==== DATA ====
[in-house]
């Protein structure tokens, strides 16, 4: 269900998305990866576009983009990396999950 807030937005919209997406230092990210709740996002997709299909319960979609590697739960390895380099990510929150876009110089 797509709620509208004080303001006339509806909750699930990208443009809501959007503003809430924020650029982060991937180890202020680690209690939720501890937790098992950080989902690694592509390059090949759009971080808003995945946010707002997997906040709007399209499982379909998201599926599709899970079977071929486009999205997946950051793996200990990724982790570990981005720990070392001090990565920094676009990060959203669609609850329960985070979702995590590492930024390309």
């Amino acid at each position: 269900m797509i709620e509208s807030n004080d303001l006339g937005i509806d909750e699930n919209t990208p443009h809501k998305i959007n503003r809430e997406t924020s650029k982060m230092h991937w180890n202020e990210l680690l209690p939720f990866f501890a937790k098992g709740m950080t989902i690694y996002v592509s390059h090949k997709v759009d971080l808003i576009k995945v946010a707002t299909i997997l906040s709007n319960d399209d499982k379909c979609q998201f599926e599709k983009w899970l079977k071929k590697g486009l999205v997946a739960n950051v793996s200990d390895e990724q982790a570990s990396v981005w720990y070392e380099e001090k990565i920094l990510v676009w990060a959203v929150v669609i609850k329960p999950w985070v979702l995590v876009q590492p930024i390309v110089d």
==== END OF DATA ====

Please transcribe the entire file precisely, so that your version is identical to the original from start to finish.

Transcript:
[in-house]
């Protein structure tokens, strides 16, 4: 269900998305990866576009983009990396999950 807030937005919209997406230092990210709740996002997709299909319960979609590697739960390895380099990510929150876009110089 797509709620509208004080303001006339509806909750699930990208443009809501959007503003809430924020650029982060991937180890202020680690209690939720501890937790098992950080989902690694592509390059090949759009971080808003995945946010707002997997906040709007399209499982379909998201599926599709899970079977071929486009999205997946950051793996200990990724982790570990981005720990070392001090990565920094676009990060959203669609609850329960985070979702995590590492930024390309």
């Amino acid at each position: 269900m797509i709620e509208s807030n004080d303001l006339g937005i509806d909750e699930n919209t990208p443009h809501k998305i959007n503003r809430e997406t924020s650029k982060m230092h991937w180890n202020e990210l680690l209690p939720f990866f501890a937790k098992g709740m950080t989902i690694y996002v592509s390059h090949k997709v759009d971080l808003i576009k995945v946010a707002t299909i997997l906040s709007n319960d399209d499982k379909c979609q998201f599926e599709k983009w899970l079977k071929k590697g486009l999205v997946a739960n950051v793996s200990d390895e990724q982790a570990s990396v981005w720990y070392e380099e001090k990565i920094l990510v676009w990060a959203v929150v669609i609850k329960p999950w985070v979702l995590v876009q590492p930024i390309v110089d």